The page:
The very same technology that will guide the vehicles of the future is being used to preserve the architectural heritage of the past.

Autonomous vehicles need hyper-detailed 3-D maps to navigate, and the trickiest part of those maps is keeping them up-to-the-minute accurate so changes and closures are cataloged. The last thing you’ll want is your self-driving car barreling through a barrier into a construction zone because its map was outdated.

A California nonprofit called Cyark is using that same 3-D mapping data to create a detailed digital copy of New Orleans.

Ten years ago, nature’s power and faulty engineering very nearly washed away New Orleans and a vast swath of the Gulf Coast. The flooding that followed Hurricane Katrina killed nearly 2,000 people and devastated the region. The Big Easy survived, but Cyark isn’t taking anything for granted. It is 3-D mapping the city, recording it for posterity while creating a guide to rebuilding should such a disaster strike again.

The mapping data was produced by HERE, whose scouting cars use light detection and ranging (LIDaR) tools to scan their surroundings and create detailed 3-D maps. The company expects those maps to help guide autonomous cars, so it’s building a system to keep them constantly updated. (Nokia sold the company to BMW, Audi, and Mercedes-Benz earlier this month.)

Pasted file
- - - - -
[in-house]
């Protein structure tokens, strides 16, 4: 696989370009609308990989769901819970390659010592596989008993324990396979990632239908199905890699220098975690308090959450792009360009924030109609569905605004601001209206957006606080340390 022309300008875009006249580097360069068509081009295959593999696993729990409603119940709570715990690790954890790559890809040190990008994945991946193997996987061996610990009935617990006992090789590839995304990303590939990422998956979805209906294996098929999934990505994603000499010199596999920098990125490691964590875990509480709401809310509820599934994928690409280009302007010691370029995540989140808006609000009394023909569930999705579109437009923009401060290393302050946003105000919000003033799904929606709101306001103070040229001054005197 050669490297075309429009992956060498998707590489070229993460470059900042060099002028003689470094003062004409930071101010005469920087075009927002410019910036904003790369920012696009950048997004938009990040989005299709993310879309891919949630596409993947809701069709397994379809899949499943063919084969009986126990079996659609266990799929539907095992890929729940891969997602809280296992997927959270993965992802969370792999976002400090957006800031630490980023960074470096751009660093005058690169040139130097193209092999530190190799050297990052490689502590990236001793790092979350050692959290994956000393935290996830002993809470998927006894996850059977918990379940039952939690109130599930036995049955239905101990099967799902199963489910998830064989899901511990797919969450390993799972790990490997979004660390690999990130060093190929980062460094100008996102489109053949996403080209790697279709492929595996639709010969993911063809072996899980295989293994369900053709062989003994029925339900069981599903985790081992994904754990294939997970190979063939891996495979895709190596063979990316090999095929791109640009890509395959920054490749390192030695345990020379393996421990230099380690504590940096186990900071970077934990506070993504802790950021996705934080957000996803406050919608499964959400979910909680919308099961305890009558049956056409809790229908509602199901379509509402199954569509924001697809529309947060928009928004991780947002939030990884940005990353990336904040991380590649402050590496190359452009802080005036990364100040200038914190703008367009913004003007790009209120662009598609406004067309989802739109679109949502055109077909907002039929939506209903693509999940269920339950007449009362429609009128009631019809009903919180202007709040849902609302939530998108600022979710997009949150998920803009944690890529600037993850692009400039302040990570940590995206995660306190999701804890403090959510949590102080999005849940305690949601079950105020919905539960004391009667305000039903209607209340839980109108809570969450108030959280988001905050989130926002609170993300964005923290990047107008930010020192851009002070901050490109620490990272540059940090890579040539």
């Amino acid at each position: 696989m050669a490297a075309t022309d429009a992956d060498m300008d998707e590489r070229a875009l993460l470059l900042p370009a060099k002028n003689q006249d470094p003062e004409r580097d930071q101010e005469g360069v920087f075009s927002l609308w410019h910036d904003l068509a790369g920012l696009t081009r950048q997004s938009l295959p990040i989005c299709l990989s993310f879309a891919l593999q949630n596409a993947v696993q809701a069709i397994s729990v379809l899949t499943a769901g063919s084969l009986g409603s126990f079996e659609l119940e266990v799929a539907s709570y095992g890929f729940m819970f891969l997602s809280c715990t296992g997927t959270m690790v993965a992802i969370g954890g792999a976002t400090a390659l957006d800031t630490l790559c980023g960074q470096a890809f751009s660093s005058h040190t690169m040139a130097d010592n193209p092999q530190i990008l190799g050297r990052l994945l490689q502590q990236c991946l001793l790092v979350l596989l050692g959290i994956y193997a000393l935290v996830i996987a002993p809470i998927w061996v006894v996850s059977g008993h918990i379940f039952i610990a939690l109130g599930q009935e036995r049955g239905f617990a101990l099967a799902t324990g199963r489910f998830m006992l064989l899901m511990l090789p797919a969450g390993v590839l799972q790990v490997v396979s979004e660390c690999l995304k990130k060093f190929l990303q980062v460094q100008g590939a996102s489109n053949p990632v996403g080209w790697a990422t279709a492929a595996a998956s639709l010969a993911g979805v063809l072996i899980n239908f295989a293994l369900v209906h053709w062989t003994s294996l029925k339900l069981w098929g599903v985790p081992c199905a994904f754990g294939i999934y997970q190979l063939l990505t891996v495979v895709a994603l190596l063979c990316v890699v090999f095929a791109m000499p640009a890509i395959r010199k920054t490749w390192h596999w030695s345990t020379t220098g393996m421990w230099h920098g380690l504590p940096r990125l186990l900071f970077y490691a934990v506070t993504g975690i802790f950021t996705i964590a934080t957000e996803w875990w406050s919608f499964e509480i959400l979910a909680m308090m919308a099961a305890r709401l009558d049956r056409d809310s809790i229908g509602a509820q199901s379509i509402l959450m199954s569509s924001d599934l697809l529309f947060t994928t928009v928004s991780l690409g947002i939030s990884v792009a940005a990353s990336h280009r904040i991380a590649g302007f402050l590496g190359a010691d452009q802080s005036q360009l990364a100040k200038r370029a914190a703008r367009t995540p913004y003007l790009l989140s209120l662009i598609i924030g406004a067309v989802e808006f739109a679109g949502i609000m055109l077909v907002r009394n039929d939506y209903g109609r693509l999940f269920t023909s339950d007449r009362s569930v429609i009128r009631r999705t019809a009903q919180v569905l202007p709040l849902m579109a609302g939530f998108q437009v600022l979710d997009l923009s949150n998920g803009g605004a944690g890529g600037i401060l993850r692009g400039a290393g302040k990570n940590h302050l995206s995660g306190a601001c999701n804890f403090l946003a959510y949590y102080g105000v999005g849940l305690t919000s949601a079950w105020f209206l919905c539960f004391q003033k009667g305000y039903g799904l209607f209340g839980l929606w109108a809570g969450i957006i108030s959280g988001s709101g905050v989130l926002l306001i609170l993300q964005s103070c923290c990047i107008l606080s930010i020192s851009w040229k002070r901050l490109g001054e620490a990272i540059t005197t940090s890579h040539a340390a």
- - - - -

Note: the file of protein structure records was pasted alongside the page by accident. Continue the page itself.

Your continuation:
HERE donated the data to Cyark (think “cyber archive”). The nonprofit was founded in 2003 to record, in extreme detail, heritage sites worldwide “so that we have a record of them available for the future, but also to make that information available to the public today,” says vp Elizabeth Lee. The nonprofit works with companies like HERE to collect data (and with governments to access restricted or sensitive sites), partnerships that have allowed it to map things like Chichén Itzá, Armenia’s Monastery of Gerghard, and Mount Rushmore.

One criteria considered when selecting sites is the likelihood of their destruction, so New Orleans—which sits below sea level and is surrounded by levees—was a natural choice. HERE has mapped the entire city, but Cyark focused on its historic core, including the Garden District and French Quarter, 5.71 square miles in total (the city covers about 350 square miles).

Cyark has so far spent about 150 man hours digesting 15 billion data points, gathered in September 2014, into a 3-D digital representation of the city’s core as it looks today. The resulting maps and fly-through visualizations give the impression of navigating a video game world, one accurate to within roughly five inches. You can practically see the beads flying.

It’s very cool to explore New Orleans from a computer thousands of miles away, but the real value of these maps is as a blueprint, in case you need to rebuild. “If there is catastrophic damage, and some of these historic buildings are destroyed or altered, we have a very detailed record of what was there,” Lee says.

And if the city’s core is ever completely destroyed, beyond the possibility of revival, at least we’ll be able to walk its streets in our digital lives. Sazerac in one hand, mouse in the other.

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Stunning 3-D Maps Form a Digital Copy of New Orleans